Since it's the sixth-leading cause of death in America, according to the Alzheimer's Association, the early detection of Alzheimer's disease could save many lives.
According to new research from the American Academy of Neurology, studying reflexes during a neurological exam could be a major indicator of changes in memory and cognition. The research group said that many reflexes that disappear after infancy reappear in Alzheimer's patients and can be tested for the early onset of Alzheimer's disease.
These reflexes include the suckling or rooting reflex which is triggered when the lips are touched, the glabellar reflex, which causes people to blink uncontrollably when their eyebrows are touched, the grasp reflex, a reflex in which a person grabs anything put into their hand, and the palmomental reflex, causing the scratching of the palm and hand.
The Alzheimer's Association also shares 10 signs of early Alzheimer's Disease to look out for. These include:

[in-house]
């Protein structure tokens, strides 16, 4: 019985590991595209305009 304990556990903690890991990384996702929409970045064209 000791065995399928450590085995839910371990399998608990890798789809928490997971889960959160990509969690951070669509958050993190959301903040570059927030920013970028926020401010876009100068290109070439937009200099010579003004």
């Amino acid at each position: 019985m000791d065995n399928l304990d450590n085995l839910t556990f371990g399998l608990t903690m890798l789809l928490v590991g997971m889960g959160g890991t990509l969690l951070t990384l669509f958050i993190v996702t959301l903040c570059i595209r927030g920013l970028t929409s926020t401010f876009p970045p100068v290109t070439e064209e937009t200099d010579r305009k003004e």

- Memory changes that disrupt daily life
- Challenges in planning or solving problems
- Difficulty completing familiar tasks
- Confusion with time or place
- Trouble understanding visual images
- Problems with words in speaking or writing
- Misplacing objects
- Decreased judgment
- Withdrawal from work or social activities
- Changes in mood and personality
Early detection has many benefits for an Alzheimer's patient. It allows them a better understanding of what they are going through before it gets bad enough that they are oblivious to the disease and its effects. Mainly, though, it gives family members and patient the opportunity to explore every treatment option available to ensure the patient leads the best life possible.
"By getting diagnosed late in the progression of the disease, opportunities are being missed to make key decisions about treatment, care and future planning," Alexandra Dillon, associate director at the Great Plains of the Alzheimer's Association, told the Gothenburg Times. "Being diagnosed early is vital to receiving the best help and care possible."
Advancement in the detection of early onset of Alzheimer's would help prevent hardship for many people. More than 5 million Americans are living with Alzheimer's disease, according to the Association, and about $200 billion in care is estimated to be paid out in 2012. The early detection of Alzheimer's disease would not only save families and patients money in care, but it would also save lives.